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By God! Channel war hots up

By God! Channel war hots up

Author: Ramesh Babu
Publication: The Hindustan Times
Date: May 7, 2002

God's very own country soon is going to be the scene of a channel war in the name of God. While the church is launching a Malayalam TV channel, the Muslim community will have one of its own. The church's channel, Jeevan, will be on air in two months and the Muslim League-supported India Vision is in its final stages.

A Hindu charitable outfit, Matha Amruthanandha-mai, is also said to be rooting for a channel for itself though a spokesman denies it. Though the Marxists have burnt a good amount of money in their Kairali channel, the newcomers are unfazed. "There is still a lot of potential to be tapped," remarked a Jeevan executive.

While viewers are happy that they will soon get more value for their cable money, a section of the intelligentsia is not happy.

"In Gujarat we are suffering from mixing politics with religion," a leading Left thinker pointed out. "Today they start channels in the name of religion and tomorrow there will be even caste-based TV. Such channels could vitiate the fragile communal fabric."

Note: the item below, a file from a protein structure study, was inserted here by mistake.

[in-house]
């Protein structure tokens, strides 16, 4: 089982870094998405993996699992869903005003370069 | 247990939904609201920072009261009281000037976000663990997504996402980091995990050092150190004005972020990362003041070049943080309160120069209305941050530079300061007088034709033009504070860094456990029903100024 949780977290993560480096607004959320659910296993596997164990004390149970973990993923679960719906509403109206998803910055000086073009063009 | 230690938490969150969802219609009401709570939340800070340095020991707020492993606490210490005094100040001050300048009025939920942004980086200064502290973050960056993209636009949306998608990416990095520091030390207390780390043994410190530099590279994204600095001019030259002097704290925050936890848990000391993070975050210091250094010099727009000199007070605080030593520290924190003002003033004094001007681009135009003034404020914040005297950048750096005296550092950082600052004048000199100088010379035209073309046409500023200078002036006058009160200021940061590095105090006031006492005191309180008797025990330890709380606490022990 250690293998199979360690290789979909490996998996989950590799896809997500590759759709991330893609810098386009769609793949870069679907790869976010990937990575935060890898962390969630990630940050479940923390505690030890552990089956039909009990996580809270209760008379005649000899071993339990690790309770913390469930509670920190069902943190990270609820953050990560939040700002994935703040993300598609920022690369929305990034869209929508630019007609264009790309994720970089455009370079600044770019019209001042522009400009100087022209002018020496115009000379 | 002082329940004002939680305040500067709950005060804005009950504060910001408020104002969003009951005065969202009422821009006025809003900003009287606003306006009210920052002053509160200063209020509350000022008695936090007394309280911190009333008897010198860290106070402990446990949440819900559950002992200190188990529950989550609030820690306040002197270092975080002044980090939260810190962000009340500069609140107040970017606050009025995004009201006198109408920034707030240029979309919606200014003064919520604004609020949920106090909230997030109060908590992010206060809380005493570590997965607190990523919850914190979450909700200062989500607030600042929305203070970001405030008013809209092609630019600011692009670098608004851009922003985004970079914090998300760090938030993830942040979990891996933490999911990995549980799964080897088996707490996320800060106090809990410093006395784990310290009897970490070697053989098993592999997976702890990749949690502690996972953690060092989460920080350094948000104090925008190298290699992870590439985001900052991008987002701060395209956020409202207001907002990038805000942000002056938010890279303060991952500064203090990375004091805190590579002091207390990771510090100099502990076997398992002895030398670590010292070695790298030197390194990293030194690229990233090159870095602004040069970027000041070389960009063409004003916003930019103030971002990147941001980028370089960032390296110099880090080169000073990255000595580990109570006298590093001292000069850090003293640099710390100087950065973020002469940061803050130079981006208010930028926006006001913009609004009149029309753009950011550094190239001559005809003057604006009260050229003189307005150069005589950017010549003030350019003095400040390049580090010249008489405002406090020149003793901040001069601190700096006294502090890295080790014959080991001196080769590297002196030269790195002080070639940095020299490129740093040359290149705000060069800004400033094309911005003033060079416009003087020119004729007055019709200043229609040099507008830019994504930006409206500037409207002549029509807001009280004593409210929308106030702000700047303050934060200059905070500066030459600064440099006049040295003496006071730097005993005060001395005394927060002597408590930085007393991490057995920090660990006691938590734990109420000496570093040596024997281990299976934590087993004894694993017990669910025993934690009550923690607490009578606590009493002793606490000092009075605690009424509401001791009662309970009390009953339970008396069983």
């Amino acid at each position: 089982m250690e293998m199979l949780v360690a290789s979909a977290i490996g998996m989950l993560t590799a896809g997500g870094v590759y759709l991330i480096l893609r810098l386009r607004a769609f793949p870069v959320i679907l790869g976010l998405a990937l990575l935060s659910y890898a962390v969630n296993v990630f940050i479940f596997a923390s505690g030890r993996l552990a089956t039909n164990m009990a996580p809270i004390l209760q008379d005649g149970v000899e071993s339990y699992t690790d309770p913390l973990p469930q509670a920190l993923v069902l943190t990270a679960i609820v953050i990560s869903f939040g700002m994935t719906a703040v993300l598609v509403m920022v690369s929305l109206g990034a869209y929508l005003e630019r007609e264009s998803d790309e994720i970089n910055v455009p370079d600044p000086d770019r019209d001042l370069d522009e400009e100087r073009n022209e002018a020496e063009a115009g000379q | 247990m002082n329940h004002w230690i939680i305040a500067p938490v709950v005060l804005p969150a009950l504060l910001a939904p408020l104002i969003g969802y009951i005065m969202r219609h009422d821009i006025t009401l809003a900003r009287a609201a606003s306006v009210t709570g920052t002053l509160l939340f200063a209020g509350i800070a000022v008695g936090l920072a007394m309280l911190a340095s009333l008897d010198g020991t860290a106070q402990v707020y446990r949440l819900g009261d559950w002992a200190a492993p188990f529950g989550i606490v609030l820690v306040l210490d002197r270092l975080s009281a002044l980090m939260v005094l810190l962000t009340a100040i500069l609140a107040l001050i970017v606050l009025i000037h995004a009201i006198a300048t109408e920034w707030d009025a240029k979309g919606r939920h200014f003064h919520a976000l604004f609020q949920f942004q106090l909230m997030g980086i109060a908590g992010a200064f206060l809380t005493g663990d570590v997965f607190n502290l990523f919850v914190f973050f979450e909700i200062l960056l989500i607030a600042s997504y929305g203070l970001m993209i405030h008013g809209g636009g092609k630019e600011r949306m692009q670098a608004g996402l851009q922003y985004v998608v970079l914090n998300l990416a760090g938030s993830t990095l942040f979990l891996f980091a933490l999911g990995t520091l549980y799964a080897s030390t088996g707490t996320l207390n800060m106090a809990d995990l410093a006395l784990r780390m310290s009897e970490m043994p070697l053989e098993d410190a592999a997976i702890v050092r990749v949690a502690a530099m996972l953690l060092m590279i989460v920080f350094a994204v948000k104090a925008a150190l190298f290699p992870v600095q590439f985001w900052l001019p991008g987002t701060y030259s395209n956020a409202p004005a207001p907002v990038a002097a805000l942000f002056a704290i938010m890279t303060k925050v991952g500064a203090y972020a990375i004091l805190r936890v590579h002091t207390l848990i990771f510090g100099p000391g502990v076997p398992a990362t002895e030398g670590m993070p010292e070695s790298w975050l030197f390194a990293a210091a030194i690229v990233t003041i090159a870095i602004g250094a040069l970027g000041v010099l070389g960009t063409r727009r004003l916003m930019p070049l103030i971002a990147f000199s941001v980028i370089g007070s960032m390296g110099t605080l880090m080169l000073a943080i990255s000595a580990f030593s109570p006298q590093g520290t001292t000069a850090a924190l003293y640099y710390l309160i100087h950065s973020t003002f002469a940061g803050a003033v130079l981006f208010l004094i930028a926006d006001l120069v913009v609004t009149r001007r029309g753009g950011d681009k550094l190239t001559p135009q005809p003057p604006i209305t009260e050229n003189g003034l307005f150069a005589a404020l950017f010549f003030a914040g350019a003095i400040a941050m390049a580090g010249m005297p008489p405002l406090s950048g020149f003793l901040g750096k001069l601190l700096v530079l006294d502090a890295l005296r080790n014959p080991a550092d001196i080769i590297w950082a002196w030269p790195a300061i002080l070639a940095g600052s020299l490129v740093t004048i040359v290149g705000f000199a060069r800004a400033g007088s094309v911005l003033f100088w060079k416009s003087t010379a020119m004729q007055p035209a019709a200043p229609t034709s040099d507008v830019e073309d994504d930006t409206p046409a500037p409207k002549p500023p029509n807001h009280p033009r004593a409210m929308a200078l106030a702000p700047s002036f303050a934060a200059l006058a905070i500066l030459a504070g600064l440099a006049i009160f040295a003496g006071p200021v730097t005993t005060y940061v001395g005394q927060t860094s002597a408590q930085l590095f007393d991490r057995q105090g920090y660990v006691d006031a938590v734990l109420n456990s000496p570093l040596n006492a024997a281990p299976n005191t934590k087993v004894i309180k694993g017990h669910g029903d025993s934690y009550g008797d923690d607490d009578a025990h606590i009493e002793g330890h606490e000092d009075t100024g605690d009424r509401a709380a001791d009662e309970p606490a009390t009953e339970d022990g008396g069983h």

But officials of Jeevan and India Vision dismiss such criticism, saying the new channels are "commercial organisations and not religious bodies." Though both swear that religion will not play any role in their channels, the intelligentsia sees it as an eyewash.

"Since both are spending crores of rupees how can you say they will be above religion?" a writer said.

What type of progrmmes will they dish out? "Our TV will focus on information and education without ignoring entertainment. But entertainment will not compromise on moral values," Thrissur Bishop and chairman of Jeevan TV Mar Jacob Thomakuzhi said.

Agreed another official of the India Vision: "MTV-type 'Grind' or Fashion TV bare-all programmes will not find any place."

They argue that such fears are unfounded. "The two communities own more than half of Kerala's educational institutions where all are equal."

The two communities have indeed floated public limited companies. Jeeven Telecasting Corporation Ltd has 6,000 shareholders with an initial investment of Rs 25 crore. Producers and programmers are open to the new channels. "We never experienced any interference."

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